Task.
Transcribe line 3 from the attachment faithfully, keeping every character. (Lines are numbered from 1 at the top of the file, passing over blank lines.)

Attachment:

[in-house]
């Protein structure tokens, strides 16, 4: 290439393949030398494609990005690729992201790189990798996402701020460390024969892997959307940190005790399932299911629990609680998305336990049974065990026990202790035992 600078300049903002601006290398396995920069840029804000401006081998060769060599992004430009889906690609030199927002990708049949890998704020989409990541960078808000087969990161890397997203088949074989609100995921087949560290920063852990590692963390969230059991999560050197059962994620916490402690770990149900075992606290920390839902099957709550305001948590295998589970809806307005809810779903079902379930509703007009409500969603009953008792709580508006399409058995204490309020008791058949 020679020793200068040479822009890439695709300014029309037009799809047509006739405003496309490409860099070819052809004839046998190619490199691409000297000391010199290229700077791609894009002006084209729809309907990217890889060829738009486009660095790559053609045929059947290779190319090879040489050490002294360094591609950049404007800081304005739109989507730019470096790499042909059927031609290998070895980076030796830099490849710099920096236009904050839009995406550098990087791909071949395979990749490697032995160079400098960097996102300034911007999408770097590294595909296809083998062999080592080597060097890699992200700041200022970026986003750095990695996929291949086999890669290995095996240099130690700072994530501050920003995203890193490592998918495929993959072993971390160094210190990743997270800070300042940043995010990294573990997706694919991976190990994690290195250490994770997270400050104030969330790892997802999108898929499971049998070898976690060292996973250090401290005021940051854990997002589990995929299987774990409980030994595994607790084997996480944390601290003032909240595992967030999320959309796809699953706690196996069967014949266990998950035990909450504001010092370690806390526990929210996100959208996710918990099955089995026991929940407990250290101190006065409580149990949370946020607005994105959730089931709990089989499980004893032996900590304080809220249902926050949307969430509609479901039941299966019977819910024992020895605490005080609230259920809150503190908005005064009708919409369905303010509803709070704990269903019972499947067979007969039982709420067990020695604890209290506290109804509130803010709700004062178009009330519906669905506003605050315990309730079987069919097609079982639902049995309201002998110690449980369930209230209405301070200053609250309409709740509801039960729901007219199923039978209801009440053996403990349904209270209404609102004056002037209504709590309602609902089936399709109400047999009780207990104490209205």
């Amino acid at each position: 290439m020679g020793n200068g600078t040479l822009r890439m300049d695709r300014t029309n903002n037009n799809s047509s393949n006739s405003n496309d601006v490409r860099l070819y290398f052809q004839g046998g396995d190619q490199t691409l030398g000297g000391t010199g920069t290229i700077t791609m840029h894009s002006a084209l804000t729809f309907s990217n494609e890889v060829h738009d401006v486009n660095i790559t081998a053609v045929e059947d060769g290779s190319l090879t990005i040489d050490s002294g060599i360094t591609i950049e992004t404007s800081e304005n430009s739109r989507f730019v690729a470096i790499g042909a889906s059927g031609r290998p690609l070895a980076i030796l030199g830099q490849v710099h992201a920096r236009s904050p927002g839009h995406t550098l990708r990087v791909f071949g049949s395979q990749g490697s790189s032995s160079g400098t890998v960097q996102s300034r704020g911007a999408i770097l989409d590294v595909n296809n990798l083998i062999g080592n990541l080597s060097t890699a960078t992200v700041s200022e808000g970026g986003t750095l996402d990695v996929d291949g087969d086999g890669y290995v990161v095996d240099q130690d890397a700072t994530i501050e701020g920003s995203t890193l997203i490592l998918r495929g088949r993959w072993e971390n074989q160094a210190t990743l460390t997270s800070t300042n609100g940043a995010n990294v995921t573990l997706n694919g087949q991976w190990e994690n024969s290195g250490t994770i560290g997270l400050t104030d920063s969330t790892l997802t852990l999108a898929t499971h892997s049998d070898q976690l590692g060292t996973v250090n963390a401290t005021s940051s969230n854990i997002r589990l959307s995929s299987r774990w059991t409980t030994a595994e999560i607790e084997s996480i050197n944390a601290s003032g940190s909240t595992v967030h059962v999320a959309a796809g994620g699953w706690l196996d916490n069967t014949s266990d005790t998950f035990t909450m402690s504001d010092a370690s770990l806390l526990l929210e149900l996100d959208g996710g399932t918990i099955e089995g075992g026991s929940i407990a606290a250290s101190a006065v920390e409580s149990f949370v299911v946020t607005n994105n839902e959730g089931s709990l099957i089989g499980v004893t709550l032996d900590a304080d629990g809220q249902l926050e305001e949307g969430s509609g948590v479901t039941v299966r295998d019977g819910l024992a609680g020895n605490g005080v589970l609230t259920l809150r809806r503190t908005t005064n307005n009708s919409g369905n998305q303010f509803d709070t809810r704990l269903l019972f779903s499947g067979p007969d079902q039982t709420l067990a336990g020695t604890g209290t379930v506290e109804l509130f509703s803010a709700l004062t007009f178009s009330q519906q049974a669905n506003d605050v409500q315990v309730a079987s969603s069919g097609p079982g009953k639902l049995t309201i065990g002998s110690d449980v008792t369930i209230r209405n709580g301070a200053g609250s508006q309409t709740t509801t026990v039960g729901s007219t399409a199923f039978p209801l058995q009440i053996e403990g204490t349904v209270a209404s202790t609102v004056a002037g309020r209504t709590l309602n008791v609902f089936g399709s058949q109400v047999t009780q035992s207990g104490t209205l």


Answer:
């Amino acid at each position: 290439m020679g020793n200068g600078t040479l822009r890439m300049d695709r300014t029309n903002n037009n799809s047509s393949n006739s405003n496309d601006v490409r860099l070819y290398f052809q004839g046998g396995d190619q490199t691409l030398g000297g000391t010199g920069t290229i700077t791609m840029h894009s002006a084209l804000t729809f309907s990217n494609e890889v060829h738009d401006v486009n660095i790559t081998a053609v045929e059947d060769g290779s190319l090879t990005i040489d050490s002294g060599i360094t591609i950049e992004t404007s800081e304005n430009s739109r989507f730019v690729a470096i790499g042909a889906s059927g031609r290998p690609l070895a980076i030796l030199g830099q490849v710099h992201a920096r236009s904050p927002g839009h995406t550098l990708r990087v791909f071949g049949s395979q990749g490697s790189s032995s160079g400098t890998v960097q996102s300034r704020g911007a999408i770097l989409d590294v595909n296809n990798l083998i062999g080592n990541l080597s060097t890699a960078t992200v700041s200022e808000g970026g986003t750095l996402d990695v996929d291949g087969d086999g890669y290995v990161v095996d240099q130690d890397a700072t994530i501050e701020g920003s995203t890193l997203i490592l998918r495929g088949r993959w072993e971390n074989q160094a210190t990743l460390t997270s800070t300042n609100g940043a995010n990294v995921t573990l997706n694919g087949q991976w190990e994690n024969s290195g250490t994770i560290g997270l400050t104030d920063s969330t790892l997802t852990l999108a898929t499971h892997s049998d070898q976690l590692g060292t996973v250090n963390a401290t005021s940051s969230n854990i997002r589990l959307s995929s299987r774990w059991t409980t030994a595994e999560i607790e084997s996480i050197n944390a601290s003032g940190s909240t595992v967030h059962v999320a959309a796809g994620g699953w706690l196996d916490n069967t014949s266990d005790t998950f035990t909450m402690s504001d010092a370690s770990l806390l526990l929210e149900l996100d959208g996710g399932t918990i099955e089995g075992g026991s929940i407990a606290a250290s101190a006065v920390e409580s149990f949370v299911v946020t607005n994105n839902e959730g089931s709990l099957i089989g499980v004893t709550l032996d900590a304080d629990g809220q249902l926050e305001e949307g969430s509609g948590v479901t039941v299966r295998d019977g819910l024992a609680g020895n605490g005080v589970l609230t259920l809150r809806r503190t908005t005064n307005n009708s919409g369905n998305q303010f509803d709070t809810r704990l269903l019972f779903s499947g067979p007969d079902q039982t709420l067990a336990g020695t604890g209290t379930v506290e109804l509130f509703s803010a709700l004062t007009f178009s009330q519906q049974a669905n506003d605050v409500q315990v309730a079987s969603s069919g097609p079982g009953k639902l049995t309201i065990g002998s110690d449980v008792t369930i209230r209405n709580g301070a200053g609250s508006q309409t709740t509801t026990v039960g729901s007219t399409a199923f039978p209801l058995q009440i053996e403990g204490t349904v209270a209404s202790t609102v004056a002037g309020r209504t709590l309602n008791v609902f089936g399709s058949q109400v047999t009780q035992s207990g104490t209205l």